1. BUCHAREST (Bucuresti).
We landed in the capital after 3hrs. flying over from Tel Aviv, Israel, on El Al airlines.
Our son met us there, i.e. our daughter, my husband and me and we checked into the REMBRANDT , a recommended (on Tripadvisor.com) 3* hotel in the centre of the old part of the city where the restaurants and night-life,- such as it is,- is happening. A narrow little multi-storey building, belied the fact that the upstairs rooms were huge and all in all it was a very pleasant and comfortable, clean and inexpensive, popular hotel.
The cty's streets are in awful disrepair and extreme caution needs to be taken while walking around. However, a huge reconstruction seems to be taking place now that Romania has been accepted into the European Union and even more caution needs to be practiced going around the many building sites!
Ceacescu's folly of a grand palace is the main attraction in this city, although some of the grand old architecture in Parisian style is still to be seen and is being restored in many cases. We visited the enormous palace and the old Royal Palace which is dwarfed by the new one. The old palace is now a Museum, hosting many temporary and permanent exhibitions. There are many restaurants of various standards in the city, but being used to the Romanian kitchen, we mostly went for the traditional grilled meats, pickles and mamaliga (polenta) which used to be the staple diet of the population. Service though leaves much to be desired,- I suspect because most better waiters and restaurant staff prefer to work abroad and send the money back home! (Cruise liners around the Mediterranean have all East European staff.)
We made SUCEAVA our headquarters in the North, some 60km. from my native town of Botosani (bo-to-shan)in the Moldovan region of Romania,- not to be confused with the nearby now independent country of Moldova/Moldavia on the Russian border.
Everyone was very excited for me, driving towards Botosani, which I had left when I was 10years old. What would I remember or recognise? I was warned that this historic old market town of some 200,000 inhabitants had virtually been razed to the ground and rebuilt by Ceacescu's regime. But I was told that a small part of the old main street, the Calea Nationale, was left in its original state with the charming old buildings still there. I couldn't remember the street where we lived without some sort of map to work from, but none seemd to exist, no matter which book store or library we entered to ask about it.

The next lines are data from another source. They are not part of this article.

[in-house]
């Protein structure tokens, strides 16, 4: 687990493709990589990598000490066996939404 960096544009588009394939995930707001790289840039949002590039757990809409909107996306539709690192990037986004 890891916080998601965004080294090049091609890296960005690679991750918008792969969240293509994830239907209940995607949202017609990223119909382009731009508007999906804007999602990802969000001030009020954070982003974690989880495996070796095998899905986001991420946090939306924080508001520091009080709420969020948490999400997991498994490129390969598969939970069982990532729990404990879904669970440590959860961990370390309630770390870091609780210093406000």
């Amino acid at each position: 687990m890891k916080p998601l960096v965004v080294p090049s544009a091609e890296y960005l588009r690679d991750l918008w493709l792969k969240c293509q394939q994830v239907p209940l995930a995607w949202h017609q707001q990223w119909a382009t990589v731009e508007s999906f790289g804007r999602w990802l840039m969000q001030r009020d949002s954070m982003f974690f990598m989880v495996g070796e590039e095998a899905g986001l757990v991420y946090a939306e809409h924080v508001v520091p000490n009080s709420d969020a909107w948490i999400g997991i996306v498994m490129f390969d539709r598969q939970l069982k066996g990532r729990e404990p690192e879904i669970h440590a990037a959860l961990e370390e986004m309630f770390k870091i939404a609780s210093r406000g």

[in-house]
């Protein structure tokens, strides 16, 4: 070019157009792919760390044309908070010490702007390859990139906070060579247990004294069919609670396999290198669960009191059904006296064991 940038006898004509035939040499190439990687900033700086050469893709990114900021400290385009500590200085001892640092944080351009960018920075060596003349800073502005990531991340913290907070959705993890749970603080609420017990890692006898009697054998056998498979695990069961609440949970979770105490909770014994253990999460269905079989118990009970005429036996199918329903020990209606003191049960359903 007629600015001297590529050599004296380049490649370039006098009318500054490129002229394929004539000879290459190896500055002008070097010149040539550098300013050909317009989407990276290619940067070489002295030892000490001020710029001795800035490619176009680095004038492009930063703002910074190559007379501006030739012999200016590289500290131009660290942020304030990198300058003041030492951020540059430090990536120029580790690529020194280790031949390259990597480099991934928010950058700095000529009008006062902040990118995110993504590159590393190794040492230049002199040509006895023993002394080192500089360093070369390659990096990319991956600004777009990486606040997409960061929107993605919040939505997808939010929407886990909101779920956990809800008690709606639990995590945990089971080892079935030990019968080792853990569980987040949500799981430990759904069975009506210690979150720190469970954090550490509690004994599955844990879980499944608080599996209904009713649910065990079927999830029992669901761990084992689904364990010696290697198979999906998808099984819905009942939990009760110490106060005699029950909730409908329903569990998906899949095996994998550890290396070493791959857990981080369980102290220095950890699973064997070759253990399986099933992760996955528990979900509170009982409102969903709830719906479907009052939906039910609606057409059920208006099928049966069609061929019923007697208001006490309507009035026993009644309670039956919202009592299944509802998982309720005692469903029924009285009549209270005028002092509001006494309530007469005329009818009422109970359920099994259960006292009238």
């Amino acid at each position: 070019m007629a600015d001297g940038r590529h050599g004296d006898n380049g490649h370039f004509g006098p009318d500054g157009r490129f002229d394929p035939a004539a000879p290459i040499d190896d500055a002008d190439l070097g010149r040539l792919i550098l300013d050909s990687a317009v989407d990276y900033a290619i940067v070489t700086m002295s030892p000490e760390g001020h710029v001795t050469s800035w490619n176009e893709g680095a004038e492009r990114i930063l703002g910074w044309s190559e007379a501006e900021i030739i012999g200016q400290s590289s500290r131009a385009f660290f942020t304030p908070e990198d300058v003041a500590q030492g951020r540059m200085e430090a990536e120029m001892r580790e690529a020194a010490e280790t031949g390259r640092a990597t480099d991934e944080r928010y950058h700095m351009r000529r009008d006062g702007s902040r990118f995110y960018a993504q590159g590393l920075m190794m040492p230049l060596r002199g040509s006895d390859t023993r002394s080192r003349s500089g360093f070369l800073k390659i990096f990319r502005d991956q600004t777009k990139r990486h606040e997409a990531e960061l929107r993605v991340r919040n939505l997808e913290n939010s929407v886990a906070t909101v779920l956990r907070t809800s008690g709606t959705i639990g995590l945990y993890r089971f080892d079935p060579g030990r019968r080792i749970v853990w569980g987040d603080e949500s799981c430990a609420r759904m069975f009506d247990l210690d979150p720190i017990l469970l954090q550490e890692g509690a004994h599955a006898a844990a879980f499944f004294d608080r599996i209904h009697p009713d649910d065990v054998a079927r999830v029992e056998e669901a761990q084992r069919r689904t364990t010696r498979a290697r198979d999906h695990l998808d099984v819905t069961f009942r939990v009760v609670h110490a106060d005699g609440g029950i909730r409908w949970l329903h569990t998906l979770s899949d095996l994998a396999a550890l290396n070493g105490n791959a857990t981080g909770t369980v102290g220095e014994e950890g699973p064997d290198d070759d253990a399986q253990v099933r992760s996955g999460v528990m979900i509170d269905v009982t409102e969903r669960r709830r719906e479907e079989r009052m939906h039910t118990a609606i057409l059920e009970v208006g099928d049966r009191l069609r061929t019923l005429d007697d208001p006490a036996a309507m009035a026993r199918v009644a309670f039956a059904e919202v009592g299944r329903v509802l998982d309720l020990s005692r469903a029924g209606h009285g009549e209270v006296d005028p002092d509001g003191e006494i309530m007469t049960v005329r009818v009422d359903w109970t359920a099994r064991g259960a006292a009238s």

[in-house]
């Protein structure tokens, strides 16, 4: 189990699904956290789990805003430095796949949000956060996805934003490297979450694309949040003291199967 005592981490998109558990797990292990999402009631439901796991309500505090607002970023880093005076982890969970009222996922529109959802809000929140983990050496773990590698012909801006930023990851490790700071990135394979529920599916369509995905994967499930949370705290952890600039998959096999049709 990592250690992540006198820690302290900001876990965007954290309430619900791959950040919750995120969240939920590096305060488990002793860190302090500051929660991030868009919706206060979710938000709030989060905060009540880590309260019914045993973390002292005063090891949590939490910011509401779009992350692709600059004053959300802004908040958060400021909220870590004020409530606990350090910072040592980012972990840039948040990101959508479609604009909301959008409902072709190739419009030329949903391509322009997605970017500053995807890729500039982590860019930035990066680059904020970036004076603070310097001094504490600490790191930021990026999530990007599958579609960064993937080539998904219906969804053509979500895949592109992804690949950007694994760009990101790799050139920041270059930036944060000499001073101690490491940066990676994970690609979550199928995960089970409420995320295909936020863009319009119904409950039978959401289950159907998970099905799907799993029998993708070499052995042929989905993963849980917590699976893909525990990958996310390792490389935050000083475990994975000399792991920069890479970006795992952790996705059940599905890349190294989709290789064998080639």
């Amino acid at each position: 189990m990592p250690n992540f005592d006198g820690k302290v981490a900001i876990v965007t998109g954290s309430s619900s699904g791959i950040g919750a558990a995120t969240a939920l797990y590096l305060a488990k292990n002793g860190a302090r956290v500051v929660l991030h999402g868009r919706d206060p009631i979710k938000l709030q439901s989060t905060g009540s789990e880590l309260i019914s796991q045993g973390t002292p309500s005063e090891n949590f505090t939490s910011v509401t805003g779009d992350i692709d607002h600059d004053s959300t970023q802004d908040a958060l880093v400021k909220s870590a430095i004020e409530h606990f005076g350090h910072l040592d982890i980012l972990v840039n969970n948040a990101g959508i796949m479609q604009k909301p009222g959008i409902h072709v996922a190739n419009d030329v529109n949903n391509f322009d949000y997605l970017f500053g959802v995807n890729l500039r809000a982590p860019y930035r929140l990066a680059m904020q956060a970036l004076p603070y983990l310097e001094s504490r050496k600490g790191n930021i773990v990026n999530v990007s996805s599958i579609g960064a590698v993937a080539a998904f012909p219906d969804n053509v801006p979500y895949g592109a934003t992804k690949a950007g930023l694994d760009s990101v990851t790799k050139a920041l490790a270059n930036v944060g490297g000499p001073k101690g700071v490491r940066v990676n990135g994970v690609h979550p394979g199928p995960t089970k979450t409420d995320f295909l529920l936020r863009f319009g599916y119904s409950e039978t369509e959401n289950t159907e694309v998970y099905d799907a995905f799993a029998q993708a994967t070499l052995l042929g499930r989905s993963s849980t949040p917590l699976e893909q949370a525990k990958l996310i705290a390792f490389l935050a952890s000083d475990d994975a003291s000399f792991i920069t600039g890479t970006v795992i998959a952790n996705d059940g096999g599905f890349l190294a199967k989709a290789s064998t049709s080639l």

The kids kept asking me:" mum, do you remember this? Do you recognise any of it?"
But all I could think that in my mind's eye. everything was quite big with tall buildings, which now seemd so small,- one storeyed, with small iron balconies in front. A monument to WW1 victims in a grassy central spot, triggered recognition, but apart from that, little was recognizable to my eyes.
Suddenly, Sebastian, our guide/driver saw a small plaque above our heads on a building where we were standing and it said.: "the Jewish community centre".
I was really excited to find out who was there and if anyone would remember my father and our family who were prominent in the Jewish community in those days.
I only mantioned my father's name to an elderly gentleman who appeared and immediately ushered us in. He stopped and looked at me and asked me,- the "Furniture maker?" (mobilier, in Romanian). I gasped,- yes,- do you remmeber him? Of course, he would have been a child like me in those days, but he knew the name and who he was and told the guide,- "of course I knew of him,- he was the largest here!"!
After a short visit with a few others there, another man offered to take us around and show us what remains of the former up to 40,000 strong community, now reduced to some 80old souls! One, out of some 70 synagogues, is still in existence, a beautiful one, recently restored with overseas funds,- but set among high-rise apartment buildings! Then he took me to my old Elementary School, where I suddenly remembered running up the steps to school! I tried to get my bearings to remember where we lived, but it was too difficult since there were mostly big ugly apartment blocks around.
We had a traditional lunch in the new centre of town,- quite modern and 'trendy' now.
Then I tried to find my grandparents' graves at the Jewish Cemetery still in existence at the end of town. The curator brought his books with him, alerted by the community leader probably,and we tried to look for names which might refer to my father's parents,- but it was too difficult to identify them exactly as there were too few identifying names or other markers. Plus the old part was totally overgrown and we wouldn't have been able to get to the individual grave-sites.
We departed from Botosani,- again, more in sadness than anything else, but glad to leave that almost forgotten part of my life behind! It was however most interesting and moving for our children to see it.
ROMANIA AS A TOURIST DESTINATION.
THE PAINTED MONASTERIES OF BUCOVINA are world renowned and UNESCO World Heritage recognised. The beautiful outside frescoes of the Orthodox Christian Monasteries from the 14th and 15th century have withstood the vicitudes of weather and time and their colours are still vividly preserved. Tourists flock to view them. Most are still in use today.
TRANSYLAVANIA AND THE CARPATHIAN MOUNTAINS.
We travelled across the big Gorge, which was beautiful and very picturesque as we made our way by car with our driver from Suceava to Cluj. From Cluj in Transylvania we flew out to Budapest, Hungary.
Our Romanian trip was organised bu e-mail through GIGI TOURISM,of Suceava. (Sebastian Triacu, Principal).